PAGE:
Drug delivery by algae, breaking down plastic with caterpillar spit, and the cheapest battery possible. This week’s coolest things solve complex problems with simple materials.
Video credit: NowThis News. Top image credit: Agility Robotics.
What is it? Oregon State University researchers set a Guinness World Record for the fastest 100-meter dash by a two-legged robot.
Why does it matter? Bipedal robots are being developed to perform tasks that would be unsafe for humans, such as search-and-rescue missions, and to go where other robots can’t. “This may be the first bipedal robot to learn to run, but it won’t be the last,” said Jonathan Hurst, an OSU professor and chief technology officer at Agility, the spin-off company commercializing Cassie.
How does it work? Cassie, as the bipedal bot is called, resembles an ostrich and uses machine learning to navigate obstacles and uneven terrain without falling over. The OSU team taught Cassie to run with the equivalent of a year’s worth of simulation training. The optimal gait for running happened to be very similar to human biomechanics, and Cassie was able to run 100 meters in 24.73 seconds. Still, Cassie is no Usain Bolt, who holds the record for humans: 9.58 seconds.
What is it? UC San Diego nanoengineers treated pneumonia in mice with antibiotic-toting microalgae.
Why does it matter? People often contract pneumonia from being on a ventilator, and many current treatments aren’t effective enough to save the sickest patients. Professors Joseph Wang and Liangfang Zhang had previously demonstrated the method in treating bacterial infections in the stomach and blood. “Our goal is to do targeted drug delivery into more challenging parts of the body, like the lungs,” Zhang said.
How does it work? Algae easily swim through the lungs. The researchers loaded algae cells with nanoparticles containing antibiotics and administered them through the windpipe to mice with pneumonia. The algae “microbots” readily dispersed, delivering the antibiotic directly to the sites of infection at much lower concentrations than would be needed for IV injection. In a study in Nature Materials, untreated mice all died within three days, while treated mice survived for a month. After treatment, the immune system cleared any remaining algae and nanoparticles.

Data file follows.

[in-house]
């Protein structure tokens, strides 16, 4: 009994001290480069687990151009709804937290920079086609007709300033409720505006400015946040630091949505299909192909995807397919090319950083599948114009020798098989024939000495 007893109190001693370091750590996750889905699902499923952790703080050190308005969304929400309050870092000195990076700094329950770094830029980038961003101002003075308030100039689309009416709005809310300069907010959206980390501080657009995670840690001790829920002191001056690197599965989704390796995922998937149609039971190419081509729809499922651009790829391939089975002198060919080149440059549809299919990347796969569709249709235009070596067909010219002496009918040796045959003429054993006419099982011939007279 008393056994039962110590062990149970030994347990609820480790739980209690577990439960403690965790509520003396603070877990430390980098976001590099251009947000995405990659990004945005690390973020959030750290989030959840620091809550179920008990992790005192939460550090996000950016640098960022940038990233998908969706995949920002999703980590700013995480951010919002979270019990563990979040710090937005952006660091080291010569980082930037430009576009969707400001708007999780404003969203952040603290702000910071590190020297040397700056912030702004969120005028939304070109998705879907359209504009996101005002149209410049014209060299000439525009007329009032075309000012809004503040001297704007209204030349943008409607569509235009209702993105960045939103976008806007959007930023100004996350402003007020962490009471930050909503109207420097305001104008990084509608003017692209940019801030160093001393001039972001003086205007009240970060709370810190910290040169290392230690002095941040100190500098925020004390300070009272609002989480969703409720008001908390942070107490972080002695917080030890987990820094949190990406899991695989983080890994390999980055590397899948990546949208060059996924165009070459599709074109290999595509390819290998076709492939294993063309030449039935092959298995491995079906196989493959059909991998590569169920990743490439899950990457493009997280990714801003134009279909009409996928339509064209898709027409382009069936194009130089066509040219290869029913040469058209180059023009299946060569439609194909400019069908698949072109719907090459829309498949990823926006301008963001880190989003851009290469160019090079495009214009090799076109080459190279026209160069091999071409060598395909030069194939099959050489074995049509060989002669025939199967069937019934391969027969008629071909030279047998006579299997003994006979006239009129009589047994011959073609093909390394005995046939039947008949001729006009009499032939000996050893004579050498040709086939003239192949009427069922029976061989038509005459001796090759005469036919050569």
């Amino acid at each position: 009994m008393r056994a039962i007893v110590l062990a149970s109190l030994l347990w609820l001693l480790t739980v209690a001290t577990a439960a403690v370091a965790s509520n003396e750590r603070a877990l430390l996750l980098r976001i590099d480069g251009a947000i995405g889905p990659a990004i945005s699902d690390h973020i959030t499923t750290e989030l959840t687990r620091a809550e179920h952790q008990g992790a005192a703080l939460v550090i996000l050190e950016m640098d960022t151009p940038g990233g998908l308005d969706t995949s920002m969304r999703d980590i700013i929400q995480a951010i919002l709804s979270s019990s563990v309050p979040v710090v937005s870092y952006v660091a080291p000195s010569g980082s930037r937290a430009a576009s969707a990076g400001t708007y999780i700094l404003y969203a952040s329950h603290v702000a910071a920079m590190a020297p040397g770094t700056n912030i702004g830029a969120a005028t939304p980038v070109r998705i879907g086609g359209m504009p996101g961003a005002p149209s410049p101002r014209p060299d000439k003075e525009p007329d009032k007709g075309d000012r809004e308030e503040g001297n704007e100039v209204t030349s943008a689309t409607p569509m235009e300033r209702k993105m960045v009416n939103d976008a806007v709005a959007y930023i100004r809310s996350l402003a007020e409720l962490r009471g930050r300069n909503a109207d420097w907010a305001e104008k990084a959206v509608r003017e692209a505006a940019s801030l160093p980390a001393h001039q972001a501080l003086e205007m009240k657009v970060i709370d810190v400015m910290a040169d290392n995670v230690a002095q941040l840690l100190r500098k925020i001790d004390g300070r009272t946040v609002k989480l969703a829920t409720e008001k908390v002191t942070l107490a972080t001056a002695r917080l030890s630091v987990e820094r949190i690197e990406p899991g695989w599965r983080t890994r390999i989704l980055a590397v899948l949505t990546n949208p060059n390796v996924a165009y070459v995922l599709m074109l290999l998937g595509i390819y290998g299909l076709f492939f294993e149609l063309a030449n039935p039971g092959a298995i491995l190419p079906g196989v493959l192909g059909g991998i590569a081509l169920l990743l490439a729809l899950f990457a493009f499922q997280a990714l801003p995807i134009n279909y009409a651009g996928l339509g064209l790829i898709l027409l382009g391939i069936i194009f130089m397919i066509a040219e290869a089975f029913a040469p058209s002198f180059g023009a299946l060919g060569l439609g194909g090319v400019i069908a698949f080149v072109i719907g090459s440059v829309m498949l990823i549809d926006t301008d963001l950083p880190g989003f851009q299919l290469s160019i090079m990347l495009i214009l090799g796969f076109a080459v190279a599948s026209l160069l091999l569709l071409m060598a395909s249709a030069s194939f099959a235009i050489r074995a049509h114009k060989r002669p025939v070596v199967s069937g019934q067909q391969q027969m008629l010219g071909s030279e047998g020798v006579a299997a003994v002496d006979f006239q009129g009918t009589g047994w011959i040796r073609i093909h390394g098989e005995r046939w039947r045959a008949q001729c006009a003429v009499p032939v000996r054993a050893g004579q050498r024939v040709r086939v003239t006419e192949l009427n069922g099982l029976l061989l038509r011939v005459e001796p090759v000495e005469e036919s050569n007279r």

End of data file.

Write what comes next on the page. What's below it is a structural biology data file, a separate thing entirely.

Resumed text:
What is it? Researchers in Spain identified two caterpillar enzymes that can biodegrade plastic.
Why does it matter? Scientists are interested in finding chemicals derived from nature that can improve plastic recycling and break down plastics without releasing microplastics into the environment. “These plastic particles have been found everywhere, from Antarctica to rain and tap water,” said Federica Bertocchini of the Spanish National Research Council, lead author of a study in Nature Communications.
How does it work? Bertocchini’s lab had previously discovered that wax worms, the larvae of a type of moth that feed on beeswax, can wear holes into common polyethylene plastic. For the study, they identified two enzymes in the caterpillar’s saliva that are responsible for the degradation and showed it can begin to break down plastic quickly and at normal temperatures. Synthetic versions of the proteins could be used for industrial recycling.
Credit: Suel Lab @ UCSD
What is it? Molecular biologists at UC San Diego determined how dormant bacterial spores come back to life.
Why does it matter? Bacteria can go dormant for years and survive extreme, harsh conditions before returning to action. (This is how anthrax can be sent through the mail in powder form and, upon release, become active and infectious once more.) But until now, it wasn’t clear how they know when conditions are right for a comeback.
How does it work? The researchers found that physiologically inactive bacteria, called spores, can sense hospitable elements in the environment and respond with the release of potassium ions. After enough ions have been released, metabolism kicks back on and the bacteria come back to life. “We now know that a life form that appears to be completely inert may still be capable of thinking about its next steps,” said Gürol M. Süel, senior author of a study in Science.
What is it? MIT scientists made a cheaper, safer alternative to lithium-ion batteries.
Why does it matter? “The ingredients are cheap, and the thing is safe — it cannot burn,” which is a concern with lithium-ion, said MIT chemist Donald Sadoway, lead author of a paper in Nature.
How does it work? Sadoway set out to use materials that are easy to afford and easy to find. He and his collaborators chose the world’s most abundant metal, aluminum, for one of the battery’s electrodes. They paired that with another electrode made of sulfur, the cheapest non-metal. Then they formulated a molten-salt electrolyte that would not have the flammability of organic liquids. The battery could store solar power for homes, businesses, or electric vehicle chargers. Sadoway has launched a company to test the batteries at scale.